The idea of a monument at the site where Belarus’ liberation started belongs to poets and researchers Izyaslav Kotlyarov and Sofia Shakh, a family couple from Svetlogorsk. They’ve been pushing for a monument for several years, pointing out that no monuments of this kind existed in Belarus. “Almost all our monuments are devoted to the dead soldiers. However, this would be a memorial honouring an attack — the Victory Monument. Even German historians note that the Bagration campaign became the beginning of the fascist Germany’s defeat,” Mr. Kotlyarov asserts.
The Chairman of Belarus’ State Control Committee, Alexander Yakobson, was among the initiators of the project, which was also supported by the Union State (which allocated 32m Russian Roubles out of the total cost of 42m). Meanwhile, over Br8bn was collected with the help of volunteers and donations of the Gomel Region’s labour teams.
The Union State’s State Secretary, Grigory Rapota, is convinced that such monuments are really needed, “Belarus and Russia and actually the only states in the world which unveil monuments to the WWII victors. These honour true heroes, our fathers and grandfathers, who laid down their lives to liberate the globe from fascism.”
The monument will become a central part of a future memorial. An open air museum is supposed to open on the site as well — devoted to the years of the past.
Secret weapon — frog shoes
Operation Bagration, named after the 18th-19th century Georgian Prince Pyotr Bagration, general of the Imperial Russian Army, is known in military history as the 20th century’s most successful campaign, astonishing in its scale. The German Tsentr (Centre) group of armies (including neighbouring groups) numbered 63 divisions; among them were four tanks and three motorised divisions. Those included 1,200,000 soldiers and officers, 9,500 guns and mortars, 900 tanks and 1,350 planes.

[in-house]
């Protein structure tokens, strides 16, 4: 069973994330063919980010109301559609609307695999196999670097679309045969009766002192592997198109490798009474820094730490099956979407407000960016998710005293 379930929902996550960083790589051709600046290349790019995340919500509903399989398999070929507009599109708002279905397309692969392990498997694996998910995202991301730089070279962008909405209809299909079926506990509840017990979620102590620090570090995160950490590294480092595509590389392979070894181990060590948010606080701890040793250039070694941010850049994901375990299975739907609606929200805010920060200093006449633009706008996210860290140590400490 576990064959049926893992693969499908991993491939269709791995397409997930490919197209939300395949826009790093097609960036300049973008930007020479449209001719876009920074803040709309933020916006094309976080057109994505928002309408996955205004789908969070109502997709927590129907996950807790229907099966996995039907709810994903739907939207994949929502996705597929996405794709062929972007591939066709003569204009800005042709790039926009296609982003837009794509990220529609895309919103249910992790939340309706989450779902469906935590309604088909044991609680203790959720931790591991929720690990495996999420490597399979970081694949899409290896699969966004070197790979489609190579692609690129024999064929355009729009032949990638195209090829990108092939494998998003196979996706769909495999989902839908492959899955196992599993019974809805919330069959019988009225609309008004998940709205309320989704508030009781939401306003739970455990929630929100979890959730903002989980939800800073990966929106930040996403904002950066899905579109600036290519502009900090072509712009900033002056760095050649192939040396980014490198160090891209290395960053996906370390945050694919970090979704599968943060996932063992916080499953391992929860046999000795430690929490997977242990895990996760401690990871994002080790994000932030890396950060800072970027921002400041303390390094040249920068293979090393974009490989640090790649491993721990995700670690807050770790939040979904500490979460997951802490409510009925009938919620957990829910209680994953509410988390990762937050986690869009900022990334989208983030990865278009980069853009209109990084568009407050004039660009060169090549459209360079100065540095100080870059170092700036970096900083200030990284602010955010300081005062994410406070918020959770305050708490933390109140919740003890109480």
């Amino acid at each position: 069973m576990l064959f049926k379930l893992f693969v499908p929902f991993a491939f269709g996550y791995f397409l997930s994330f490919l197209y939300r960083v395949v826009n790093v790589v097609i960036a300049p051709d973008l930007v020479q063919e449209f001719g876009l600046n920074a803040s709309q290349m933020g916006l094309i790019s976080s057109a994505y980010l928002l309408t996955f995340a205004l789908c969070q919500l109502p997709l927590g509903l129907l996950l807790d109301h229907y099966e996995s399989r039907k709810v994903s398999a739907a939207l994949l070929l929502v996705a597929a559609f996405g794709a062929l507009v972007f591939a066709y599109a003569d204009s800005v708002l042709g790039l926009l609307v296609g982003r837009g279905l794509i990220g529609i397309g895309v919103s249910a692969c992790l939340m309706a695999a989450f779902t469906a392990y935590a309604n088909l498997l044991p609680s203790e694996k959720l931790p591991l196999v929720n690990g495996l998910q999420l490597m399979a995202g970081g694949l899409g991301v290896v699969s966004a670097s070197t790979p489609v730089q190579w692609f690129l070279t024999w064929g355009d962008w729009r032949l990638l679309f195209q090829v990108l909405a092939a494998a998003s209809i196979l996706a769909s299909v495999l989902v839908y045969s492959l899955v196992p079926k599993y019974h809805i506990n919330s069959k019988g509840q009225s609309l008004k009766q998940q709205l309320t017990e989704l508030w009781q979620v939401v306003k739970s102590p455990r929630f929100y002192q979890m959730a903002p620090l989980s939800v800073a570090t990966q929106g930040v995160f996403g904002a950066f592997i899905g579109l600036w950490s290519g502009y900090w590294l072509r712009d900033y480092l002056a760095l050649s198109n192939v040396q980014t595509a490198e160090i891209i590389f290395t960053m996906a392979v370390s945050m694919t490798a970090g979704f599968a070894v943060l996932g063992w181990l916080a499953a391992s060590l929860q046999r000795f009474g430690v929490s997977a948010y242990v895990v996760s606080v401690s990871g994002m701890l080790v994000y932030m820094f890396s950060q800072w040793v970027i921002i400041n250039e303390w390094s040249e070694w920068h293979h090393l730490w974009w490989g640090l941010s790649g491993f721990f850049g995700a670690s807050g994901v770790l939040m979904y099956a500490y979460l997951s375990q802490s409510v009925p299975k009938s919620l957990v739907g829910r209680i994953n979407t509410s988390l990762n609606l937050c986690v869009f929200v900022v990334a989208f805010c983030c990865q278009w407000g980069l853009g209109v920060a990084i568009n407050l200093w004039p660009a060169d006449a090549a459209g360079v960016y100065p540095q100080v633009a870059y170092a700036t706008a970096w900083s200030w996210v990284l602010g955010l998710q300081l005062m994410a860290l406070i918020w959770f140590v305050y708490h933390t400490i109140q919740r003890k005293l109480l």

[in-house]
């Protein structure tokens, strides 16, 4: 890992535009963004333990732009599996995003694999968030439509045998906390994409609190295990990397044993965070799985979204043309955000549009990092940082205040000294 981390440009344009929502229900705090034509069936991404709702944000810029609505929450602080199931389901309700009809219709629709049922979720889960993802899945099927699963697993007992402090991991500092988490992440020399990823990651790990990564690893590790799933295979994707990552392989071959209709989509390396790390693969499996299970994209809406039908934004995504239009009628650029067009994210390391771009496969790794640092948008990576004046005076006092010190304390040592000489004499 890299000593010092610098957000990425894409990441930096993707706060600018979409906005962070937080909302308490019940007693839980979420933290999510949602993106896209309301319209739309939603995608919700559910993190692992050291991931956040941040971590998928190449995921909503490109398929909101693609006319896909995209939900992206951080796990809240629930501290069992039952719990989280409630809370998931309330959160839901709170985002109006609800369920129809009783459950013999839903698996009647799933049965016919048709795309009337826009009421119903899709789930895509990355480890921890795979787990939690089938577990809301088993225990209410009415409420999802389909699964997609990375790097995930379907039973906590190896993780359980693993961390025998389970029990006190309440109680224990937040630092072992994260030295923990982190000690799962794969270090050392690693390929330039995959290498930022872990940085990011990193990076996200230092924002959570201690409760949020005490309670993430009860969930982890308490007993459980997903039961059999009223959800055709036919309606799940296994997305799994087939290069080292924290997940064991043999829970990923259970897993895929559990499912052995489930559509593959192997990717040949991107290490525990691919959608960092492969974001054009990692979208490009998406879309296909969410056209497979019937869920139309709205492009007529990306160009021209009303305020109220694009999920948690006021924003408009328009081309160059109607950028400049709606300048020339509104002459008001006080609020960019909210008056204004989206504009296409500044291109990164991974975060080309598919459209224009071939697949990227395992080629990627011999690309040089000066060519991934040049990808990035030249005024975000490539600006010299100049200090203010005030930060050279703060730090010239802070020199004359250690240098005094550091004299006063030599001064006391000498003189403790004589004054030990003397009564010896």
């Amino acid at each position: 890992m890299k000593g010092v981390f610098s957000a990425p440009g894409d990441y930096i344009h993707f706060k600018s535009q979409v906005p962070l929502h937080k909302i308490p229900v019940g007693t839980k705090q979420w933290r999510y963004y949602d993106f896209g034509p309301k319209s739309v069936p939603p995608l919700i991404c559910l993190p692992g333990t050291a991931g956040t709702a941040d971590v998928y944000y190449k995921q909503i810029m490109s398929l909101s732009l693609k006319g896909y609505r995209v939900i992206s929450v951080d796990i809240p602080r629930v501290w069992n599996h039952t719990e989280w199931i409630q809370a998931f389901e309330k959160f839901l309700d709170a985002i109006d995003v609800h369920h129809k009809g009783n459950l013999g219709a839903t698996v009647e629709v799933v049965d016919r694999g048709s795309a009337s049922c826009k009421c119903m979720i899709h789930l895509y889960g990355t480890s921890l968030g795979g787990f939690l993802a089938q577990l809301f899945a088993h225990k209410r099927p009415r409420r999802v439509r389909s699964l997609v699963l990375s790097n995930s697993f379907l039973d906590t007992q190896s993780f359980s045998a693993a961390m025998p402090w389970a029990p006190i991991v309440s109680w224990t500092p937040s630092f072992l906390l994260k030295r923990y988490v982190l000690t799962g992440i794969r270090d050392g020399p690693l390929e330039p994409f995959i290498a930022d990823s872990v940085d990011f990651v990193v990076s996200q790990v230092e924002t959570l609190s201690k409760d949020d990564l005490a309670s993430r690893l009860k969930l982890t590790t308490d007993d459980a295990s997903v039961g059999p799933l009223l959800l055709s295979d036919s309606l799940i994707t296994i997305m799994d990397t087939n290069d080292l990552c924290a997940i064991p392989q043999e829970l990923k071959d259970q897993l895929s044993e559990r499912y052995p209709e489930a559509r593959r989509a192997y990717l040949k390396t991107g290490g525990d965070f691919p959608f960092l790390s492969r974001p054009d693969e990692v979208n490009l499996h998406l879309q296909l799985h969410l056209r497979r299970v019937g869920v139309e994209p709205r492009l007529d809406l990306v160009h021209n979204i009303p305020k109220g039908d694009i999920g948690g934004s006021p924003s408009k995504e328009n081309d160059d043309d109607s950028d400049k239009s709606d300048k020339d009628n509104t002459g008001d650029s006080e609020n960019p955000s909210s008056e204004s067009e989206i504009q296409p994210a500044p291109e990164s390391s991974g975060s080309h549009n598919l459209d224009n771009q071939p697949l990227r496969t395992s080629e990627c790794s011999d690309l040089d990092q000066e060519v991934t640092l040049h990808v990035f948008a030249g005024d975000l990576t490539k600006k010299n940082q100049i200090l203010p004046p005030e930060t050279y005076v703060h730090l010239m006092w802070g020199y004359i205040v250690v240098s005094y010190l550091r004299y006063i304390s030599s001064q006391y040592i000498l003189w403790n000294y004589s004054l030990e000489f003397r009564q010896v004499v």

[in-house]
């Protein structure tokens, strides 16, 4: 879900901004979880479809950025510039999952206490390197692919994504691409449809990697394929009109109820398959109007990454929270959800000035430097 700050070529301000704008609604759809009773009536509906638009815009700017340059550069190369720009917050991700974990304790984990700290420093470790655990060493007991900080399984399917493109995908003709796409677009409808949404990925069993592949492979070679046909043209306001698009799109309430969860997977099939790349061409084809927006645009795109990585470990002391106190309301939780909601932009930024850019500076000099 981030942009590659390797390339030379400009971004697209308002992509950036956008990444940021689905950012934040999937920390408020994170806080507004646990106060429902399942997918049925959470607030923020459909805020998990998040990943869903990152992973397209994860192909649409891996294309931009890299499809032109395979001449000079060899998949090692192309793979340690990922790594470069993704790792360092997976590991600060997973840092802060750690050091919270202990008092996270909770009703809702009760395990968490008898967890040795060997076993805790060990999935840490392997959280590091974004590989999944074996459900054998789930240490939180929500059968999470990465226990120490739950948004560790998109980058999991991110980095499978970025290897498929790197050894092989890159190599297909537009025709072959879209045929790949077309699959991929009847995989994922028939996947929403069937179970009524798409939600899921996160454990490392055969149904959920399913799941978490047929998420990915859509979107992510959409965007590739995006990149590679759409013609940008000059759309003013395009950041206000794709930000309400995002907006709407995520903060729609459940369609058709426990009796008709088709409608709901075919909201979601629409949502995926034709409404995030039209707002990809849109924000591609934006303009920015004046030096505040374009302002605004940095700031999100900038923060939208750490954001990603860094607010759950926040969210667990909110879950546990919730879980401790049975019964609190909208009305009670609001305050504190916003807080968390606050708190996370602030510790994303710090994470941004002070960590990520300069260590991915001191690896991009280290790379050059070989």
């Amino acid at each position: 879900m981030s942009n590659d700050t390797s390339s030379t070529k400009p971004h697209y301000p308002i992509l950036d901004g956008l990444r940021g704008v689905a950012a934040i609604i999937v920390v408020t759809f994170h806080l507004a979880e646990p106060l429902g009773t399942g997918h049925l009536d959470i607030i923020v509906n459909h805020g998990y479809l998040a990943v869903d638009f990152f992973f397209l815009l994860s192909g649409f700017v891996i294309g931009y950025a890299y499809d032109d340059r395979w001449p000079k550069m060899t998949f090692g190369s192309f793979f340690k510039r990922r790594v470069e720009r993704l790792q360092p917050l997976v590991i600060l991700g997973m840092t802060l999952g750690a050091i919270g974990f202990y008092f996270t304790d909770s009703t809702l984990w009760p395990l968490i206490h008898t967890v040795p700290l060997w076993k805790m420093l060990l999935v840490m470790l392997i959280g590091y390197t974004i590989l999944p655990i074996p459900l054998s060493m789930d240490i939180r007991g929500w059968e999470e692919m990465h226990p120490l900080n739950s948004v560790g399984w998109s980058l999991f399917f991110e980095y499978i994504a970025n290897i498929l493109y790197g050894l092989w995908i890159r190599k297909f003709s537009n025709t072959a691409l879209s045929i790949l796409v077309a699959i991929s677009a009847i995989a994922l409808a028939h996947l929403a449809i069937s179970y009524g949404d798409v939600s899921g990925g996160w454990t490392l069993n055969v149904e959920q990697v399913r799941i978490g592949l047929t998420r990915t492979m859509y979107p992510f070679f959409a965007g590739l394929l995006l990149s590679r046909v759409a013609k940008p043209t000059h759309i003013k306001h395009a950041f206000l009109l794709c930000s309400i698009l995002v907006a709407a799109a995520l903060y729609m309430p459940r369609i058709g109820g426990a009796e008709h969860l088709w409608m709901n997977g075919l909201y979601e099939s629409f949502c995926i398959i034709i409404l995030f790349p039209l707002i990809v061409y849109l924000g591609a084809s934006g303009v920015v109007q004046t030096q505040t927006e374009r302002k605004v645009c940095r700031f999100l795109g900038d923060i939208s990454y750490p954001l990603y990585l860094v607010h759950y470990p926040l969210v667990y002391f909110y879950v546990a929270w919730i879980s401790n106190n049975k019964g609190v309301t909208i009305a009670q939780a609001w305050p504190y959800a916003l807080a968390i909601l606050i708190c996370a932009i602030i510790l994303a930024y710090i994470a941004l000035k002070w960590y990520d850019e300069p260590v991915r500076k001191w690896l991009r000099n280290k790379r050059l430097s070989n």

Before the campaign began, the Soviet group of armies comprised 1st Baltic, 1st, 2nd and 3rd Belarusian fronts. Soviet troops enjoyed a twofold advantage in soldiers and had 4 times more artillery guns, planes and tanks — which ensured a further strategic success.
The Director of Gomel’s Regional Military Glory Museum, Pavel Zhdanovich, explains, “The enemy’s defence in depth operation, the Fatherland, relied on Belarus’ natural conditions: swamps and numerous water barriers. In June 1944, Soviet troops made a ‘death-doing’ surprise for the enemy, using frog shoes, drags and rafts: tanks, soldiers and artillery passed these impassable bogs and caught the enemy unawared. Just two major attacks were needed to trap the Tsentr group.”